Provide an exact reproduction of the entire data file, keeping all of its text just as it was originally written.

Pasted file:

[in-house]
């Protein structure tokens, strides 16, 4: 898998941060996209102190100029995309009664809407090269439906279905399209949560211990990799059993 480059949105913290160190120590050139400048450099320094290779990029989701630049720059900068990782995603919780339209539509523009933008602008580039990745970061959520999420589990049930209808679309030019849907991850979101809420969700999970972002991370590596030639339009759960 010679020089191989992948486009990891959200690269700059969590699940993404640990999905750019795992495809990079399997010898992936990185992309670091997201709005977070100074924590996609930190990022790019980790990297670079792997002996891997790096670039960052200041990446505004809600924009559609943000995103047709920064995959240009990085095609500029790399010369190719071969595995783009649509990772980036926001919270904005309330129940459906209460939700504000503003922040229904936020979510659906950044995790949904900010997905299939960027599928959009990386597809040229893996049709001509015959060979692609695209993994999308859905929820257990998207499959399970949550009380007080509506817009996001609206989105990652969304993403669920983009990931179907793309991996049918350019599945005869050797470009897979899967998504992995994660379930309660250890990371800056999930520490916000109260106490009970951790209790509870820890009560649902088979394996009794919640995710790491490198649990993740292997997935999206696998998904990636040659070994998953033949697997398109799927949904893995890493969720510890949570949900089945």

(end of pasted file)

[in-house]
């Protein structure tokens, strides 16, 4: 898998941060996209102190100029995309009664809407090269439906279905399209949560211990990799059993 480059949105913290160190120590050139400048450099320094290779990029989701630049720059900068990782995603919780339209539509523009933008602008580039990745970061959520999420589990049930209808679309030019849907991850979101809420969700999970972002991370590596030639339009759960 010679020089191989992948486009990891959200690269700059969590699940993404640990999905750019795992495809990079399997010898992936990185992309670091997201709005977070100074924590996609930190990022790019980790990297670079792997002996891997790096670039960052200041990446505004809600924009559609943000995103047709920064995959240009990085095609500029790399010369190719071969595995783009649509990772980036926001919270904005309330129940459906209460939700504000503003922040229904936020979510659906950044995790949904900010997905299939960027599928959009990386597809040229893996049709001509015959060979692609695209993994999308859905929820257990998207499959399970949550009380007080509506817009996001609206989105990652969304993403669920983009990931179907793309991996049918350019599945005869050797470009897979899967998504992995994660379930309660250890990371800056999930520490916000109260106490009970951790209790509870820890009560649902088979394996009794919640995710790491490198649990993740292997997935999206696998998904990636040659070994998953033949697997398109799927949904893995890493969720510890949570949900089945």